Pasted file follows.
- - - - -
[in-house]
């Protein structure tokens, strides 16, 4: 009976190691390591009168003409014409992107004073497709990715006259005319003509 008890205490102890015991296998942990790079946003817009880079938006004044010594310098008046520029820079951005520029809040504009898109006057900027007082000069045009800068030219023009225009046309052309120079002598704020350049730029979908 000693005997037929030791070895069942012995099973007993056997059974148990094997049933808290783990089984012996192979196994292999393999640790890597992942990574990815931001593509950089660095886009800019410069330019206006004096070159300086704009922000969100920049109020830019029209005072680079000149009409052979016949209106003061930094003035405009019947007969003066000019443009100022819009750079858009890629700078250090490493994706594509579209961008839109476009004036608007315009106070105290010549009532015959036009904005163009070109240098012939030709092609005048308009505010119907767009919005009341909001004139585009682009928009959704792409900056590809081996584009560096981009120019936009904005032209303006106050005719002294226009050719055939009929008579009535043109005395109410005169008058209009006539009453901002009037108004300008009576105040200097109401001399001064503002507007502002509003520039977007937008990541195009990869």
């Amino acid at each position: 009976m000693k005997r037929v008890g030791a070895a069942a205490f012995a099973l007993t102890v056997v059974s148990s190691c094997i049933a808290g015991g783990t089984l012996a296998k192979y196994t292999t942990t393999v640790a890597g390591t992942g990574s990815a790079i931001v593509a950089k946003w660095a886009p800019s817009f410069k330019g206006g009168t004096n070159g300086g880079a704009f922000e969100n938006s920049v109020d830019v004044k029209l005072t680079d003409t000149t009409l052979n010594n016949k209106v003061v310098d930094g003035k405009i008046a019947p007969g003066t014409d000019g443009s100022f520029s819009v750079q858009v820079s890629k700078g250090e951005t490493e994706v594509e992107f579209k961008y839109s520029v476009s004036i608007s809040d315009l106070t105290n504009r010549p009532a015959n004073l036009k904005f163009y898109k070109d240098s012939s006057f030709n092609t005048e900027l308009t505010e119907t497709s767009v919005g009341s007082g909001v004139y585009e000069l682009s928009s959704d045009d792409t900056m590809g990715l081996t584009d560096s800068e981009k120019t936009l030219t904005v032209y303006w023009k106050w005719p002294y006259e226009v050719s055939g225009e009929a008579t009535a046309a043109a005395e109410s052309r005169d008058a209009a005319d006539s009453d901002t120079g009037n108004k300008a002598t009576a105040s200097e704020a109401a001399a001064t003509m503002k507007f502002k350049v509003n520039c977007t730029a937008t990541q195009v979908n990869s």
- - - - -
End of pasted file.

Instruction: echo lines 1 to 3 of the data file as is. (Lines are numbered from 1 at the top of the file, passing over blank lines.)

[in-house]
């Protein structure tokens, strides 16, 4: 009976190691390591009168003409014409992107004073497709990715006259005319003509 008890205490102890015991296998942990790079946003817009880079938006004044010594310098008046520029820079951005520029809040504009898109006057900027007082000069045009800068030219023009225009046309052309120079002598704020350049730029979908 000693005997037929030791070895069942012995099973007993056997059974148990094997049933808290783990089984012996192979196994292999393999640790890597992942990574990815931001593509950089660095886009800019410069330019206006004096070159300086704009922000969100920049109020830019029209005072680079000149009409052979016949209106003061930094003035405009019947007969003066000019443009100022819009750079858009890629700078250090490493994706594509579209961008839109476009004036608007315009106070105290010549009532015959036009904005163009070109240098012939030709092609005048308009505010119907767009919005009341909001004139585009682009928009959704792409900056590809081996584009560096981009120019936009904005032209303006106050005719002294226009050719055939009929008579009535043109005395109410005169008058209009006539009453901002009037108004300008009576105040200097109401001399001064503002507007502002509003520039977007937008990541195009990869």
């Amino acid at each position: 009976m000693k005997r037929v008890g030791a070895a069942a205490f012995a099973l007993t102890v056997v059974s148990s190691c094997i049933a808290g015991g783990t089984l012996a296998k192979y196994t292999t942990t393999v640790a890597g390591t992942g990574s990815a790079i931001v593509a950089k946003w660095a886009p800019s817009f410069k330019g206006g009168t004096n070159g300086g880079a704009f922000e969100n938006s920049v109020d830019v004044k029209l005072t680079d003409t000149t009409l052979n010594n016949k209106v003061v310098d930094g003035k405009i008046a019947p007969g003066t014409d000019g443009s100022f520029s819009v750079q858009v820079s890629k700078g250090e951005t490493e994706v594509e992107f579209k961008y839109s520029v476009s004036i608007s809040d315009l106070t105290n504009r010549p009532a015959n004073l036009k904005f163009y898109k070109d240098s012939s006057f030709n092609t005048e900027l308009t505010e119907t497709s767009v919005g009341s007082g909001v004139y585009e000069l682009s928009s959704d045009d792409t900056m590809g990715l081996t584009d560096s800068e981009k120019t936009l030219t904005v032209y303006w023009k106050w005719p002294y006259e226009v050719s055939g225009e009929a008579t009535a046309a043109a005395e109410s052309r005169d008058a209009a005319d006539s009453d901002t120079g009037n108004k300008a002598t009576a105040s200097e704020a109401a001399a001064t003509m503002k507007f502002k350049v509003n520039c977007t730029a937008t990541q195009v979908n990869s």